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  • Your Reaction: What did you think of Tchaikovsky's The Queen of Spades live in cinemas?

Your Reaction: What did you think of Tchaikovsky's The Queen of Spades live in cinemas?

Stefan Herheim's Royal Opera production was relayed live to cinemas around the world.

By Chris Shipman (Head of Brand Engagement and Social Media)

22 January 2019 at 10.24pm | 52 Comments

What did you think of The Queen of Spades live in cinemas?
Share your thoughts via the comments below, or with #ROHqueen via social media.

Encore screenings will take place at select cinemas in the coming weeks. Find your nearest participating cinema.

The next live cinema relay of the 2018/19 Season will by The Royal Opera's La traviata on 30 January 2019. Find your nearest participating cinema.

By Chris Shipman (Head of Brand Engagement and Social Media)

22 January 2019 at 10.24pm

This article has been categorised Opera and tagged by Stefan Herheim, cinema, Production, The Queen of Spades, your reaction

This article has 52 comments

  1. Peter Rhodes responded on 22 January 2019 at 11:12pm Reply

    Brilliant music and singing
    The on stage Tchaikovsky didn’t work for me.
    The stand-in Gherman was excellent. What is his name?

  2. Paul Hewins responded on 22 January 2019 at 11:28pm Reply

    Just arrived home from seeing the live cinema relay. First time we have seen this opera. Brilliantly sung and fine orchestral playing under Tony Pappano. Certainly a twist on the story and we are pleased we obtained the Programme from the ROH Shop beforehand. Who sang the role of Gherman in place of Antonenko? Congratulations to him for a fine performance at short notice.

  3. Just got back from seeing it at the cinema in Manchester. Musically, there was little to fault from the soloists, the chorus and the orchestra under Pappano. Also want to say congratulations to Sergey Polyakov for stepping into the role at the 11th hour (and I hope Aleksandrs Antonenko gets better).

    As regards the staging, if Herheim wanted to get people thinking and feeling surprised, he certainly achieved his goal with this staging. It really was absolutely nuts, both in the best and worst possible sense. One thing is clear: I don't think the concept was executed perfectly, mostly because it was an idea that was stretched a bit too much (plus I couldn't help but think that Tchaikovsky with his own internalised homophobia would associate more with Gherman, and equate Gherman's realisation that loving gambling more than Liza has damned him with his own guilt of not being able to love a woman). Equally, there were some pretty superfluous, self-indulgent touches; I know Saint Sebastian is an old-school gay icon, but why did those Saint Sebastian cherubs appear? That said, I liked a lot of the individual ideas and elements like Tchaikovsky feeding people lines, as well as the psychedelic, dreamlike set design. And if anything, it got a lot better in the second half.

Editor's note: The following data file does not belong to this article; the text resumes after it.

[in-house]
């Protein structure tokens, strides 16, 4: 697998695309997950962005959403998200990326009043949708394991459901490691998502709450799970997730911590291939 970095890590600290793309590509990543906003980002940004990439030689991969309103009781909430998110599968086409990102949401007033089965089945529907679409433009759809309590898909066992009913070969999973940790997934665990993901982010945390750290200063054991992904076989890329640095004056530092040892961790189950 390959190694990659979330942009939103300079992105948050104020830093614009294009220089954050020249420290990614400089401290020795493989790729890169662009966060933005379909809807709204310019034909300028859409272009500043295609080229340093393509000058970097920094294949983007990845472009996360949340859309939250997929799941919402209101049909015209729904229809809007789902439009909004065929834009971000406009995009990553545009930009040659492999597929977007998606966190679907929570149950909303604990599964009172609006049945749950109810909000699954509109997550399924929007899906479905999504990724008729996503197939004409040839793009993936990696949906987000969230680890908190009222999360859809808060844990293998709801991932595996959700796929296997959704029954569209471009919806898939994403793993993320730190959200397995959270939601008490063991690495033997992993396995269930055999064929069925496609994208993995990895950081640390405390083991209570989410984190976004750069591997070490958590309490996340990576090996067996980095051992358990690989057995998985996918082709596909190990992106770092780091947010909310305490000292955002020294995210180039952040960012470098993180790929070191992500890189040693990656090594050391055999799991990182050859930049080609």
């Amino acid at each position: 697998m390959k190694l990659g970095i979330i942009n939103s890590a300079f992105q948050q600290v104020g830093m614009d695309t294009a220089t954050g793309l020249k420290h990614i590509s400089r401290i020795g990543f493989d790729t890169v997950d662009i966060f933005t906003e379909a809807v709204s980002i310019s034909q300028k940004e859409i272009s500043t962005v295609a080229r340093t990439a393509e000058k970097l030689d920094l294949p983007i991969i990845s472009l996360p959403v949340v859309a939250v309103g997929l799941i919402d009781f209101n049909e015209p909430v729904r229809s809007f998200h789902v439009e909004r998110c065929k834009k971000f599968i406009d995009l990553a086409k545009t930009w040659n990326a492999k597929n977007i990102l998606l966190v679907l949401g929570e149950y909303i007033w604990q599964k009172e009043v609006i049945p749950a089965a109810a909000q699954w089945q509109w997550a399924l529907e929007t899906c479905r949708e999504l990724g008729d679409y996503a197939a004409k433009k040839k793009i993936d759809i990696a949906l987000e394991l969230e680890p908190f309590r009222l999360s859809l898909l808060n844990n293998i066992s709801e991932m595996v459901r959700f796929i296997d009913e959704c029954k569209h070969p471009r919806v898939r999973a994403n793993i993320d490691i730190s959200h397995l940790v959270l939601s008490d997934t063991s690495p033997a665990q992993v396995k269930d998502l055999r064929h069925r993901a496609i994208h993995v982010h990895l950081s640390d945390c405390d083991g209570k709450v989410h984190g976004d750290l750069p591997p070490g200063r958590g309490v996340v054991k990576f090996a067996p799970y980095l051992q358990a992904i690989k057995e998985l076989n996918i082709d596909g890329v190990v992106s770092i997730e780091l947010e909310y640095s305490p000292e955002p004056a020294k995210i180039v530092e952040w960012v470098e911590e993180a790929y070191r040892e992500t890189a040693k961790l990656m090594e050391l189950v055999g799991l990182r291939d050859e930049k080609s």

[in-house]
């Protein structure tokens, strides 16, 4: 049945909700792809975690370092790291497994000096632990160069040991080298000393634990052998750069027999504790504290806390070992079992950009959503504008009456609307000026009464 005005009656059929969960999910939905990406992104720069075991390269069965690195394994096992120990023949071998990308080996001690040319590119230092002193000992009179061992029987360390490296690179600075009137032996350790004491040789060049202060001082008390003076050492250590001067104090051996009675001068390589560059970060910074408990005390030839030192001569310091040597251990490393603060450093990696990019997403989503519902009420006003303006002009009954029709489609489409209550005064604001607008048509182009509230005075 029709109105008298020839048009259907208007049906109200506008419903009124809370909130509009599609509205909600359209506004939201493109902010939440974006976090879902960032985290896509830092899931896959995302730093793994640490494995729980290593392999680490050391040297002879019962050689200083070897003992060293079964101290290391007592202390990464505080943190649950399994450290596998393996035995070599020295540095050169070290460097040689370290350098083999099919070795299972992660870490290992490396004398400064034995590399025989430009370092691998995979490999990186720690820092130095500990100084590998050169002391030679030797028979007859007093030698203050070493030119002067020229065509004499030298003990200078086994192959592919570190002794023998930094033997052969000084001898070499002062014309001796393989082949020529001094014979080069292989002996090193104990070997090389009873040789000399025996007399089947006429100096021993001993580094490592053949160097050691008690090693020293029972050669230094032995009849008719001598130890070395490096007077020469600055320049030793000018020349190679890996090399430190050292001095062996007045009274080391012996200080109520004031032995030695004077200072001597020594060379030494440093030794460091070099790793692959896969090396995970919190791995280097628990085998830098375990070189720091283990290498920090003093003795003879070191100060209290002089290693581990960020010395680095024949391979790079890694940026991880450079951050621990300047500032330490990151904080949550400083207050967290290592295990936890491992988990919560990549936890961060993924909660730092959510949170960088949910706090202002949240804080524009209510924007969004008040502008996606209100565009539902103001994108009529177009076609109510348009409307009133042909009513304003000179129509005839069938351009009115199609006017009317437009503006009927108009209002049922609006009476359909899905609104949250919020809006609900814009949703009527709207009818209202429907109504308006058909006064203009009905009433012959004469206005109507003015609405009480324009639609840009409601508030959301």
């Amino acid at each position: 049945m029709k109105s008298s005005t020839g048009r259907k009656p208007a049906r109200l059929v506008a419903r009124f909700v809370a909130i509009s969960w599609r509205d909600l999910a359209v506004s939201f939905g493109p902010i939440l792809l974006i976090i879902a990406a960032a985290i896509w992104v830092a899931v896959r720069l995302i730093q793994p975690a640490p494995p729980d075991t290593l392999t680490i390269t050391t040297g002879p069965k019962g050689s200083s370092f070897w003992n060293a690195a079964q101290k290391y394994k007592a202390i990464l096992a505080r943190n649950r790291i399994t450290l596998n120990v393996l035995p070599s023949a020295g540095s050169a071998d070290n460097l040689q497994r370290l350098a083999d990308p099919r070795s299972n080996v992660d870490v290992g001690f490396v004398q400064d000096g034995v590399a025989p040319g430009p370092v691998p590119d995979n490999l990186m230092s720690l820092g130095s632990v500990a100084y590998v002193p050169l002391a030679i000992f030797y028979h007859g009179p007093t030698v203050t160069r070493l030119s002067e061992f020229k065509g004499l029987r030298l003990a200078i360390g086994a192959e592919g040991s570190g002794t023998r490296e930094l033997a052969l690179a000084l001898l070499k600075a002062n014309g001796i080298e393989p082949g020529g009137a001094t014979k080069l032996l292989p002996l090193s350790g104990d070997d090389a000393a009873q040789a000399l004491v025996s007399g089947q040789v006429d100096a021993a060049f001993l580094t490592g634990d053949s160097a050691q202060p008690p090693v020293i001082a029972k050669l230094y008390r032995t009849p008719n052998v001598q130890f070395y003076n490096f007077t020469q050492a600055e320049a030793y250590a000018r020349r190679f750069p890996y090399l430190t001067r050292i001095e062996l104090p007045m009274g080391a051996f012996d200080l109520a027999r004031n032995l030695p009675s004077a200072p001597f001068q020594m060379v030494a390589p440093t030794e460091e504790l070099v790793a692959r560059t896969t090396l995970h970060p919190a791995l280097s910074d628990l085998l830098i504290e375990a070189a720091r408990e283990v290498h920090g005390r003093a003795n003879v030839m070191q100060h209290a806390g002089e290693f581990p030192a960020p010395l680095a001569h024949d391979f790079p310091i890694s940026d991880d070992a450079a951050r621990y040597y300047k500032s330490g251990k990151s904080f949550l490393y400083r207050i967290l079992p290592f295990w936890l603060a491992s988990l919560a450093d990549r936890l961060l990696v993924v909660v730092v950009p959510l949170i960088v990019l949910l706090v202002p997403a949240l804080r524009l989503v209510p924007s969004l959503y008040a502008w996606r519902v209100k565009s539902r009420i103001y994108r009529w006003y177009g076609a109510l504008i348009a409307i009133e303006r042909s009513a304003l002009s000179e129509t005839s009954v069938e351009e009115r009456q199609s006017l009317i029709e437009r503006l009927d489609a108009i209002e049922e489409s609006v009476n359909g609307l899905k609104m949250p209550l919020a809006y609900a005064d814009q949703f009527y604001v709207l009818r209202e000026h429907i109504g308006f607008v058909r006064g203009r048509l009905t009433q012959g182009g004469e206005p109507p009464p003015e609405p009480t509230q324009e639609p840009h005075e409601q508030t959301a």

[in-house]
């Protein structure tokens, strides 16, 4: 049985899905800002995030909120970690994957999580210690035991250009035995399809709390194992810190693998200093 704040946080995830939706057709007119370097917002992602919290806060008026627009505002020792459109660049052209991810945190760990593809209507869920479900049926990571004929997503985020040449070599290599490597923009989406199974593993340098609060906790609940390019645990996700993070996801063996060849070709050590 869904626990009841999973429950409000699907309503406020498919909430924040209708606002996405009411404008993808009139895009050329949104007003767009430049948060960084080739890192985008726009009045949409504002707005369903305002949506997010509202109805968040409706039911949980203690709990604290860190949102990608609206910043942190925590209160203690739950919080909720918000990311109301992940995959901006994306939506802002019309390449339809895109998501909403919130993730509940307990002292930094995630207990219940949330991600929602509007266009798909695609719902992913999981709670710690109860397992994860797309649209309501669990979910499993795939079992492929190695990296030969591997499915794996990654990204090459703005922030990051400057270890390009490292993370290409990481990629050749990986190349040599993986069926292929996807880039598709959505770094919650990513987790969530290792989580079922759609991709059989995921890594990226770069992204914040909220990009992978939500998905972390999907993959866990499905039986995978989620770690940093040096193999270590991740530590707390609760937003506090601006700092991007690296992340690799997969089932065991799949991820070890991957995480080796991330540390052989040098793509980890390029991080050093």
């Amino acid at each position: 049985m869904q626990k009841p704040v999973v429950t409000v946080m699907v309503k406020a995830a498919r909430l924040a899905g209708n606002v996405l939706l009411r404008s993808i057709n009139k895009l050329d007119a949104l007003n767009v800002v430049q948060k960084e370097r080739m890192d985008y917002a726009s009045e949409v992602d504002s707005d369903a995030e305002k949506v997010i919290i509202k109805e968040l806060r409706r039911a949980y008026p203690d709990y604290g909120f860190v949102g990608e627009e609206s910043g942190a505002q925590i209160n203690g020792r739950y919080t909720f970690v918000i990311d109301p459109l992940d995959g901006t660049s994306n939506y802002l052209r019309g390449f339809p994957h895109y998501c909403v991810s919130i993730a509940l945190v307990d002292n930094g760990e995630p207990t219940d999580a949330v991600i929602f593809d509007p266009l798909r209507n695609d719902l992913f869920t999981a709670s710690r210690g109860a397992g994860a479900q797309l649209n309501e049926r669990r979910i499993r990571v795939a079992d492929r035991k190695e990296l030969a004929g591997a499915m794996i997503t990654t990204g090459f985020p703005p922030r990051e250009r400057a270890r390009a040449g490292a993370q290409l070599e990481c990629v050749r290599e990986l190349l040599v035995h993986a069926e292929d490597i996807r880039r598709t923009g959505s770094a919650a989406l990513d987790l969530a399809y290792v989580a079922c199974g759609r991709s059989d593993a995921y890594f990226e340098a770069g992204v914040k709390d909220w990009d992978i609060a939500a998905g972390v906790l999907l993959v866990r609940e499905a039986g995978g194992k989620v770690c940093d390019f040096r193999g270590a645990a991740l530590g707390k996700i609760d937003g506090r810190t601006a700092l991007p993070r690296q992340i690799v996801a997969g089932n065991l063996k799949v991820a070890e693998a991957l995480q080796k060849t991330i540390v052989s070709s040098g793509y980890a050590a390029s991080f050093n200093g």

Also, little aside: are you telling cinemas not to print cast sheets anymore? I asked the attendants at the cinema if they had one but they said they weren't asked to supply them.

  4. Olivera responded on 22 January 2019 at 11:46pm Reply

    Great opera! Bravo!!!

  5. Joseph Green responded on 23 January 2019 at 12:25am Reply

    Really looking forward to hearing this production again - hearing not seeing - when it relayed by Radio 3

    I sat in a cinema tonight surrounded by an audience who had never seen this opera before and did not have a clue what was going on. This must qualify as the most perverse, tedious, pretentious piece of directorial excess. The opera received its premiere three years before the composer ‘s death so it has no connection with drinking water. The closest the plot comes is the fact that Lisa drowns in the Neva. She does not drink it. Still worth listening to again for its music and the superb conducting and orchestral performance. Not a good advert for the Norway option...

    • Chantal Slaughter responded on 28 January 2019 at 9:34pm

      Totally agree with you .Pretentious, ridiculous and gross. A waste of an evening.
      I left during the interval.
      An insult to Tchaikovsky.

  6. Alessio Arbitrio responded on 23 January 2019 at 3:08am Reply

    So, you want mix up private life of a composer with his (or her) creation? I then suggest the following for your next staging of Tosca....we all know that Puccini smoked like a locomotive, liked hunting, was accused by his wife of having an affair with Doria Manfredi, a maid in the Puccini household....we also know that Puccini died of throat cancer and the likely cause was his predilection of Sigari Toscani...so a stage manager with an inflated idea of his (or her) importance could have Puccini prancing about the stage interfering for no reason with the character of his opera, miming the orchestra conductor, playing silent piano, smoking like a locomotive big Sigari Toscani, shooting blanks in the audience with his hunting rifle... and maybe during the aria "Recondita armonia di bellezze diverse....." you could project on a screen horrible photos of throat cancer... and at an appropriate moment before Tosca plunges the knife in Scarpia, you could stage a simulated sex scene between Puccini and poor Doria, with Doria plunging the knife in Puccini. Maybe you are getting the idea that I did not like much the staging of the "Queen of Spades". I also would like to ask you why on earth...o why...o why... few years ago in a production of Don Giovanni the staging suggested that Donna Anna was cheating on Don Ottavio, when there is nothing in the text or in the music that suggests in any way that that is the case, Don Ottavio is not a moron, otherwise how could he sing his fiery aria " Ditele che I suoi torti a vendicar io vado..che sol di stragi e morti nunzio vogl' io io tornar ". I had enough of stage directors with an inflated ego and an exaggerated idea of their importance. Should you wish to take up my suggestion for a new production of Tosca, please contact me to negotiate an appropriate fee. Considering the apparent inflation of stage managers with an inflated ego, I am sure that many of my suggestion will appear to them perfectly reasonable. Kind regards

  7. John Ginman responded on 23 January 2019 at 8:47am Reply